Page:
Perl probe kickstarter (PPK) - Part 2 - Package and distribute

Document created by pmatt on Feb 3, 2017
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Welcome to Part 2 of the Perl probe kickstarter. Now that our executable probe is running, we need to get it into the archive so it can be turned into a daemon and distributed out to robots. It is best to perfect your development and deployment strategy with a lean probe that does nothing. Once that is working, you know that any further problems were most likely caused by questionable code!

By the end of this part, we will have distributed the perfmonWindow probe to a robot via the archive, and it will be running as a daemon.


Navigate to the archive, right click and click 'New...' Fill in the fields shown, making sure that 'Name' matches your probe name. Right click the tab at the bottom and click 'Add section...'



Type the probe name into the 'Section name' field, leave 'Section type' unticked and click OK.

Right click the 'Dependencies' tab and click 'Add dependency'. The name of the dependency will be 'SDK_Perl', version '5.06' and Type 'ge'. This will ensure that SDK_Perl is deployed to the robot if it is not found during distribution.



Move onto the probe definitions tab, 'Add probe...': -



Name - Your probe name goes here

Description - Good to remind you what the probe does!

Group - In this case the group is 'Custom', as decided during the first part.

Type - 'daemon'

Timepsec - This field should be left blank. Delete anything that is pre-populated here. NB - clear this field to fix the 'Probe probeName not finished at next start time, restarting probe' alarm.

Workdir - Nimsoft probes folder followed by the group folder name. Remember the probes folder is different for 32bit/64bit.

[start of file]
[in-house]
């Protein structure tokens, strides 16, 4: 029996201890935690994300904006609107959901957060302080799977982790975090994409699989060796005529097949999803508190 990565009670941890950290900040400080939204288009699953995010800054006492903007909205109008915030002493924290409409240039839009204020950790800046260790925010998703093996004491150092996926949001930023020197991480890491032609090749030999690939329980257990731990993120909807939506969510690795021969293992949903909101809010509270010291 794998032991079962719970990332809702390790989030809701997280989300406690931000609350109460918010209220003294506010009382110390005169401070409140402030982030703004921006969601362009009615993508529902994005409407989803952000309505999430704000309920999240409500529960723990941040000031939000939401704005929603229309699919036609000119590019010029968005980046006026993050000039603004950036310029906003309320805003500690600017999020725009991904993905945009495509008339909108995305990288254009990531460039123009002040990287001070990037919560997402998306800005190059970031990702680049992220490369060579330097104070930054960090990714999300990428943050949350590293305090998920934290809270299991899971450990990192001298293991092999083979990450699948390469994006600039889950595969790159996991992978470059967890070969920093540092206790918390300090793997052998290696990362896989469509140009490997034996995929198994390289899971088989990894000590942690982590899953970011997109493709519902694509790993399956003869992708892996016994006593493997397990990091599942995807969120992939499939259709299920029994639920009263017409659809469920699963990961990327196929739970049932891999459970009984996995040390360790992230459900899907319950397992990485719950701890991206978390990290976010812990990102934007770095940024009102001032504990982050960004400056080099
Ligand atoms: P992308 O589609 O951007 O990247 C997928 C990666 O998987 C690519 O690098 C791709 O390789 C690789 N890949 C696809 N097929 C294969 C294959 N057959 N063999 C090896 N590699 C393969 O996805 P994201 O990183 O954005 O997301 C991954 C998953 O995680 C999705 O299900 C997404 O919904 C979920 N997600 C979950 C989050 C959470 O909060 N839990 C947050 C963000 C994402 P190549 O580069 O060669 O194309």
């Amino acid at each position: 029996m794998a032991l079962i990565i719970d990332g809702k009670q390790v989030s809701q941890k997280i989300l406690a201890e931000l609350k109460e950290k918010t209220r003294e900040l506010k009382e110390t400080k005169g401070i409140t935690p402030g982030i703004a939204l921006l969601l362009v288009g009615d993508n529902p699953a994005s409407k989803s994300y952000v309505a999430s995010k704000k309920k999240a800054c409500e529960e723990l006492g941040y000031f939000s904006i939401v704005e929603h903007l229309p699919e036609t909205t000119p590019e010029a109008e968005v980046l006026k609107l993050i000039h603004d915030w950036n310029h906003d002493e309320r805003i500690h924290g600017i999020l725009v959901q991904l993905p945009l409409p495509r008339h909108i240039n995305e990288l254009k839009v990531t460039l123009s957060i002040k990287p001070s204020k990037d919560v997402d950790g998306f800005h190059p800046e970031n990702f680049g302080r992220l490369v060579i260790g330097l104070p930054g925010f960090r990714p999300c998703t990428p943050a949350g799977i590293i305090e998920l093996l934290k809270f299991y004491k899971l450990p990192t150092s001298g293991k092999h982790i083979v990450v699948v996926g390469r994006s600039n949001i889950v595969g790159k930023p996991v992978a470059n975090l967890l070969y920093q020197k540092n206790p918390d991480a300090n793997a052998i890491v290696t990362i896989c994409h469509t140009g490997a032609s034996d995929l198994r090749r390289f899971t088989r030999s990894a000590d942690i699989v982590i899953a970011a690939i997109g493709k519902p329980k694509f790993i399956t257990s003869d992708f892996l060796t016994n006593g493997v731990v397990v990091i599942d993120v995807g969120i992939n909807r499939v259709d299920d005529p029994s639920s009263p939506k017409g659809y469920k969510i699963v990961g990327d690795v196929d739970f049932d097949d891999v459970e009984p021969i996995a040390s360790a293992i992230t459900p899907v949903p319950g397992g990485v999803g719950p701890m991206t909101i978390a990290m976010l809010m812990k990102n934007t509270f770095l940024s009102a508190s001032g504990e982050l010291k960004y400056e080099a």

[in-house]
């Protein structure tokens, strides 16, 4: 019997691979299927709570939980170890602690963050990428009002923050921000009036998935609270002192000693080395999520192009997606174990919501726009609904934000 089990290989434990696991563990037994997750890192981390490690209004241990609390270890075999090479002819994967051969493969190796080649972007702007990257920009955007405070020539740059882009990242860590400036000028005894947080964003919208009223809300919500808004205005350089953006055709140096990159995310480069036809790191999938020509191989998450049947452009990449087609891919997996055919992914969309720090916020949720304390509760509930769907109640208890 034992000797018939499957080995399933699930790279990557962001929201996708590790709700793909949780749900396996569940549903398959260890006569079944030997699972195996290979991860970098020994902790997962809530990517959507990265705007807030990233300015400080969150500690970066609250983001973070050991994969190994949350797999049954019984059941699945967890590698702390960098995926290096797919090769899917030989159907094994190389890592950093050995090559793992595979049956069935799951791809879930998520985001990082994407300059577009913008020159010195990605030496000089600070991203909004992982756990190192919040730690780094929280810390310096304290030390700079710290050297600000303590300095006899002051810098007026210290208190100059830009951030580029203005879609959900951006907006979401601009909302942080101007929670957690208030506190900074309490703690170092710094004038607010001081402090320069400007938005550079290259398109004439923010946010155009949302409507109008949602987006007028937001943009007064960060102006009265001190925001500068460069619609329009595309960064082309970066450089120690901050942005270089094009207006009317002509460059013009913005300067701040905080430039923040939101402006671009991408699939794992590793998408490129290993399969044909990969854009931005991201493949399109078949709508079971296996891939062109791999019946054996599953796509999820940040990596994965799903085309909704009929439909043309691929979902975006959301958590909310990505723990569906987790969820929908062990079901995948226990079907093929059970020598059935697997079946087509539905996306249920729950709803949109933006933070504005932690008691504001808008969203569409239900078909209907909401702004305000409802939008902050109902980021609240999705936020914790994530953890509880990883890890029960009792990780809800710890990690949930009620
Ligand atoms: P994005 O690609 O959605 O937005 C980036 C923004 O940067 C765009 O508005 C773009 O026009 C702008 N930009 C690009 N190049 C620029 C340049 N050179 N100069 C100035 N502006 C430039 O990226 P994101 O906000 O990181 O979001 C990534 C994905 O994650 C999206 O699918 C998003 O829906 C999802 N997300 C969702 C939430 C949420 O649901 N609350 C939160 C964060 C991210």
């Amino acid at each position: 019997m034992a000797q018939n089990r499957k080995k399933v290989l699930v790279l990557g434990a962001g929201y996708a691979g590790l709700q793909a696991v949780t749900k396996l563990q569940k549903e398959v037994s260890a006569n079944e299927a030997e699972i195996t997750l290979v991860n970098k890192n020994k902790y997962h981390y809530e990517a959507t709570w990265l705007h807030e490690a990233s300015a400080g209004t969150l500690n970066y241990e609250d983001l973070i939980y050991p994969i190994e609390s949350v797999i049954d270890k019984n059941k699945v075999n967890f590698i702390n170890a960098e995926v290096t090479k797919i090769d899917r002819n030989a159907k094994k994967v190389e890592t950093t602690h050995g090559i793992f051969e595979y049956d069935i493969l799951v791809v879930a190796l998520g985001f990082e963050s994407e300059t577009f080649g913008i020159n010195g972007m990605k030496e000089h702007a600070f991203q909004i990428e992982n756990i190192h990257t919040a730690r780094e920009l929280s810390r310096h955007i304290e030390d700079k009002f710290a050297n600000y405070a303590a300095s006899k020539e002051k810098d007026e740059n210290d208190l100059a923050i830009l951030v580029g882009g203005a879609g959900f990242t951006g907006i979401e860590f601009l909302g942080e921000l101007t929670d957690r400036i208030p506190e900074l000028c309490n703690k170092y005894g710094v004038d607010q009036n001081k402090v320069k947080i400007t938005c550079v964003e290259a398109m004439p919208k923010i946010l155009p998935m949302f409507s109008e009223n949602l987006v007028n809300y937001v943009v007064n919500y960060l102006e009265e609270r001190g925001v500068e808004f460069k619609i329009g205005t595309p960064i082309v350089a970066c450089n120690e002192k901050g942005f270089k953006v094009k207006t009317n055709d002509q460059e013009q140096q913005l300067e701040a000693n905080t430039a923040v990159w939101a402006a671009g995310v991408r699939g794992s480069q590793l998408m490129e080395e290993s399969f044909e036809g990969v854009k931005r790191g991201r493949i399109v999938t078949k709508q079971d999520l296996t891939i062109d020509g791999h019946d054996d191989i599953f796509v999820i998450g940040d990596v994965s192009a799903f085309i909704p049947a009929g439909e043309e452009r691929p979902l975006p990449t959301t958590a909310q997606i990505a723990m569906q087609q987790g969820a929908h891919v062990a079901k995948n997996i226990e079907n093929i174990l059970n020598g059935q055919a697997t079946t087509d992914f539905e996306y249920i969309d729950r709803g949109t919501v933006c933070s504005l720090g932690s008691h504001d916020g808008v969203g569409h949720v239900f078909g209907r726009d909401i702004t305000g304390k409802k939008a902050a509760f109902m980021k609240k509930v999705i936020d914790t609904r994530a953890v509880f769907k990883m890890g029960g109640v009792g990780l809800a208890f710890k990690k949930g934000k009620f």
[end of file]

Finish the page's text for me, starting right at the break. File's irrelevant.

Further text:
Command - Name of the executable that we created with pp. 'perfmonWindow.exe' in this case.

Arguments - Leave blank.

Config file - Probe name followed by .cfg 'perfmonWindow.cfg' in this case.

Log file - Probe name followed by .cfg 'perfmonWindow.log' in this case.

Security - 'admin' This could probably be reduced to a lower setting if security is a concern. Need to do a bit of research on this, or comments welcome

Start after - Leave blank

Active - Yes

Preserve earlier Active state - Ticked


Next we need to add some files to the probe, but the .cfg file must have an extension rename before proceeding. Failure to do this will cause the remote probe's .cfg file to be overwritten every time the probe is deployed. So in this case, 'perfmonWindow.cfg' was copied to 'permonWindow.cfx' in the 'perfmonWindow_dev' directory. Click the 'Files' tab and the right click 'Add file...' Browse to each file and click OK.



Your 'Files', 'Probe definitions' and 'Dependencies' tabs should now look something like this: -




Click 'Ok' and you are all set to distribute. You can drop this package onto any robot, but I recommend you drop it onto the robot you have been developing on. Make sure you have no instances of your probe executable running in a command window, or they will clash with the daemonised probe process.



You should have the following in your probe folder. Note that we now have 'perfmonWindow' and 'perfmonWindow_dev' folders. This is basically your production and dev environments respectively. Just make sure they do not run at the same time. If you want to run your development probe by hand from the command window, make sure the probe is deactivated. If you want to run in production, make sure no command windows with running probes are open.



Now you can finally see your wonderful new probe running happily! Right click to 'View Log...' and you should see the same log output that we viewed in Part 1.



Now what you have all been waiting for in part 3! Will we add some code to send an alarm when a perf counter value falls between two thresholds.

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